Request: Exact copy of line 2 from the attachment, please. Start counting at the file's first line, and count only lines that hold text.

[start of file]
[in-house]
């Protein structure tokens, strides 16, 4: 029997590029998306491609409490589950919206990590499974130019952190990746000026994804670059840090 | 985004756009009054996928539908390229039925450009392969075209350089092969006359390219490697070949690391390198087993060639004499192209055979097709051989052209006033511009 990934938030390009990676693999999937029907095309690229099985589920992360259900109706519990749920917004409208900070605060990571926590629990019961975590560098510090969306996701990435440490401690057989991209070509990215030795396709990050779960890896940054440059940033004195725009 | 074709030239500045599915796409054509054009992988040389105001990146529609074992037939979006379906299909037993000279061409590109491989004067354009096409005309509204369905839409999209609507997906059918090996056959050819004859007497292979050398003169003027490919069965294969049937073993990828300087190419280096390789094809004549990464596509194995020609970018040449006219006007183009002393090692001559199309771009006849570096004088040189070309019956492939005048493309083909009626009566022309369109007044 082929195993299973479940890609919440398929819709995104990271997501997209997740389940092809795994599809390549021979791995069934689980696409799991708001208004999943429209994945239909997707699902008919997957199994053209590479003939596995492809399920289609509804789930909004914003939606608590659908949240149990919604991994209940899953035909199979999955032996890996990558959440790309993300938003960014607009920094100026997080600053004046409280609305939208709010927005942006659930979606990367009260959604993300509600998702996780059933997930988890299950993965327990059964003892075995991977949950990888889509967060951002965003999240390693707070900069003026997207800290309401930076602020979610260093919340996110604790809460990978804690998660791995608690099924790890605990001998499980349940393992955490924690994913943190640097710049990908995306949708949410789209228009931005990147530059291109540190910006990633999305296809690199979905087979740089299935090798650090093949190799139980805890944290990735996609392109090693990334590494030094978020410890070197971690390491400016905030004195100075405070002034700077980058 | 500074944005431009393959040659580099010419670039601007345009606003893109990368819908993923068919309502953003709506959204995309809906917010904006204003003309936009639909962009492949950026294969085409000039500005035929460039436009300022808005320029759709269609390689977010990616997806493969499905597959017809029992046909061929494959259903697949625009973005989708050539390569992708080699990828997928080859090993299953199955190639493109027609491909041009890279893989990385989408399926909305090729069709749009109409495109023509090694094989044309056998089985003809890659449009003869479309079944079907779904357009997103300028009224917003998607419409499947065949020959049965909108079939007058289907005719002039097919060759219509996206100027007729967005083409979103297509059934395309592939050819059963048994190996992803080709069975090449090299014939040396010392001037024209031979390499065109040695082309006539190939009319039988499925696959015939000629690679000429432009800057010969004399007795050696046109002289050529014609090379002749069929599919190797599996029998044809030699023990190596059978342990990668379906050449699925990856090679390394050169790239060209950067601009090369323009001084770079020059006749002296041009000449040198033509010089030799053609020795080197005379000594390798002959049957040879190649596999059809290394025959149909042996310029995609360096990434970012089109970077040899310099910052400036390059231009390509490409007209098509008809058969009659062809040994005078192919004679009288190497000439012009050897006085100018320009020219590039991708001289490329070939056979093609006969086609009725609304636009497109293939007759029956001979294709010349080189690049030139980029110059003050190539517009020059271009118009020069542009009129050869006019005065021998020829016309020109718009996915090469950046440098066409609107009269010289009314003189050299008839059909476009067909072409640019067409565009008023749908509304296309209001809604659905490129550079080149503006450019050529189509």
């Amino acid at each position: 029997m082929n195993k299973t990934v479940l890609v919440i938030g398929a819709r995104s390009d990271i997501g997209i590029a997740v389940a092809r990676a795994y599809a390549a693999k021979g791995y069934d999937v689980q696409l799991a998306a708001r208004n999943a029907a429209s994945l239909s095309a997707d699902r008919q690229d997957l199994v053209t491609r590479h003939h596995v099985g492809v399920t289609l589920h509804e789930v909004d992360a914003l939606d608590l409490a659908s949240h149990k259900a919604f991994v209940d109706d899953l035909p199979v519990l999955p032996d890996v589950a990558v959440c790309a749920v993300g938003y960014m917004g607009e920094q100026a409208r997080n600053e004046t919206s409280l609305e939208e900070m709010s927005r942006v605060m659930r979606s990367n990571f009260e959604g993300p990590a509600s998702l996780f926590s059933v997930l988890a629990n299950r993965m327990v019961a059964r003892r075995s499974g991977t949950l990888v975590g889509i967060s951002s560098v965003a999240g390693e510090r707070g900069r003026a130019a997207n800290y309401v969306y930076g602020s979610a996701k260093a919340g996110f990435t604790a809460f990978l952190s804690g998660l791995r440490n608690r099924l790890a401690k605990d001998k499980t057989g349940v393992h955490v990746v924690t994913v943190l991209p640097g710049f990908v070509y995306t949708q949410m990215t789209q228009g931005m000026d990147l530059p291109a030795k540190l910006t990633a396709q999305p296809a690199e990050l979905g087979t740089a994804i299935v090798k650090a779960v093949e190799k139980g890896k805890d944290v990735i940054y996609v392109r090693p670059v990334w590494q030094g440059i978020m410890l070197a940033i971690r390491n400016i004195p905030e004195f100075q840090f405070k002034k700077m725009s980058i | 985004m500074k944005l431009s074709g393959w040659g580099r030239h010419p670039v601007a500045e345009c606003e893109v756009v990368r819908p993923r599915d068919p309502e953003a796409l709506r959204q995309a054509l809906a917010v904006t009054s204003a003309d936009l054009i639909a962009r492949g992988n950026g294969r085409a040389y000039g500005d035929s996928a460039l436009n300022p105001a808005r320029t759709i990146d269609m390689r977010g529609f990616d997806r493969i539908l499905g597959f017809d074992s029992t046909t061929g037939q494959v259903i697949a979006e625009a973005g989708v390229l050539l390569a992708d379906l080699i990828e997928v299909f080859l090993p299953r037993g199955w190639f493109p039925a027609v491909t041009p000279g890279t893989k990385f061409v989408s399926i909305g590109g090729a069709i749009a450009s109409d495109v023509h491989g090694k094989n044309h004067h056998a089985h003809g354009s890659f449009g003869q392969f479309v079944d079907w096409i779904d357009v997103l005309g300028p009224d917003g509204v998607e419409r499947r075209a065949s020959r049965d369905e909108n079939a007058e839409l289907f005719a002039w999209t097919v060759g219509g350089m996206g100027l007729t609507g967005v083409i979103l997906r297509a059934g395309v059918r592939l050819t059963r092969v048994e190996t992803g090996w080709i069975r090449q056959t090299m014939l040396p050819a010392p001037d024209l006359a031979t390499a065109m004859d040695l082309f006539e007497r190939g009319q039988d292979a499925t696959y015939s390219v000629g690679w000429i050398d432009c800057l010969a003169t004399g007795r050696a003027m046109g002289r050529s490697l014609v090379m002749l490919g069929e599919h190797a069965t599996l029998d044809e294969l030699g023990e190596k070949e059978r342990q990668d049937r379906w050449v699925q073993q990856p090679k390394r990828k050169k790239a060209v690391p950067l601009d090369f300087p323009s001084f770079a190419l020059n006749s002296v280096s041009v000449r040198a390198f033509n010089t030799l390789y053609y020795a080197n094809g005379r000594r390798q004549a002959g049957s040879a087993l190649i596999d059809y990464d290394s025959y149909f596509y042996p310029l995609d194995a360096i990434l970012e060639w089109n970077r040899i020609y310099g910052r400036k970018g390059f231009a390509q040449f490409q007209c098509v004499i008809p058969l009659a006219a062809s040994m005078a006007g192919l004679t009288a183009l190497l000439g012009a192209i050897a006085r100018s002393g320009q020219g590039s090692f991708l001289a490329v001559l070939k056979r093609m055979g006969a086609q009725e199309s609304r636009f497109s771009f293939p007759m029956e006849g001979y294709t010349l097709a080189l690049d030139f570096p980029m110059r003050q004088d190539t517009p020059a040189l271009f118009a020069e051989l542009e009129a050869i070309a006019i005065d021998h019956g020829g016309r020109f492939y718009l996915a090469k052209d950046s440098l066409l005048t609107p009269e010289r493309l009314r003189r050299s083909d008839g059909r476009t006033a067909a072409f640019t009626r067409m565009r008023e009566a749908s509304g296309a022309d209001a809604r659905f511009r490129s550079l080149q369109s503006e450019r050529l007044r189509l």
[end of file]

């Protein structure tokens, strides 16, 4: 029997590029998306491609409490589950919206990590499974130019952190990746000026994804670059840090 | 985004756009009054996928539908390229039925450009392969075209350089092969006359390219490697070949690391390198087993060639004499192209055979097709051989052209006033511009 990934938030390009990676693999999937029907095309690229099985589920992360259900109706519990749920917004409208900070605060990571926590629990019961975590560098510090969306996701990435440490401690057989991209070509990215030795396709990050779960890896940054440059940033004195725009 | 074709030239500045599915796409054509054009992988040389105001990146529609074992037939979006379906299909037993000279061409590109491989004067354009096409005309509204369905839409999209609507997906059918090996056959050819004859007497292979050398003169003027490919069965294969049937073993990828300087190419280096390789094809004549990464596509194995020609970018040449006219006007183009002393090692001559199309771009006849570096004088040189070309019956492939005048493309083909009626009566022309369109007044 082929195993299973479940890609919440398929819709995104990271997501997209997740389940092809795994599809390549021979791995069934689980696409799991708001208004999943429209994945239909997707699902008919997957199994053209590479003939596995492809399920289609509804789930909004914003939606608590659908949240149990919604991994209940899953035909199979999955032996890996990558959440790309993300938003960014607009920094100026997080600053004046409280609305939208709010927005942006659930979606990367009260959604993300509600998702996780059933997930988890299950993965327990059964003892075995991977949950990888889509967060951002965003999240390693707070900069003026997207800290309401930076602020979610260093919340996110604790809460990978804690998660791995608690099924790890605990001998499980349940393992955490924690994913943190640097710049990908995306949708949410789209228009931005990147530059291109540190910006990633999305296809690199979905087979740089299935090798650090093949190799139980805890944290990735996609392109090693990334590494030094978020410890070197971690390491400016905030004195100075405070002034700077980058 | 500074944005431009393959040659580099010419670039601007345009606003893109990368819908993923068919309502953003709506959204995309809906917010904006204003003309936009639909962009492949950026294969085409000039500005035929460039436009300022808005320029759709269609390689977010990616997806493969499905597959017809029992046909061929494959259903697949625009973005989708050539390569992708080699990828997928080859090993299953199955190639493109027609491909041009890279893989990385989408399926909305090729069709749009109409495109023509090694094989044309056998089985003809890659449009003869479309079944079907779904357009997103300028009224917003998607419409499947065949020959049965909108079939007058289907005719002039097919060759219509996206100027007729967005083409979103297509059934395309592939050819059963048994190996992803080709069975090449090299014939040396010392001037024209031979390499065109040695082309006539190939009319039988499925696959015939000629690679000429432009800057010969004399007795050696046109002289050529014609090379002749069929599919190797599996029998044809030699023990190596059978342990990668379906050449699925990856090679390394050169790239060209950067601009090369323009001084770079020059006749002296041009000449040198033509010089030799053609020795080197005379000594390798002959049957040879190649596999059809290394025959149909042996310029995609360096990434970012089109970077040899310099910052400036390059231009390509490409007209098509008809058969009659062809040994005078192919004679009288190497000439012009050897006085100018320009020219590039991708001289490329070939056979093609006969086609009725609304636009497109293939007759029956001979294709010349080189690049030139980029110059003050190539517009020059271009118009020069542009009129050869006019005065021998020829016309020109718009996915090469950046440098066409609107009269010289009314003189050299008839059909476009067909072409640019067409565009008023749908509304296309209001809604659905490129550079080149503006450019050529189509």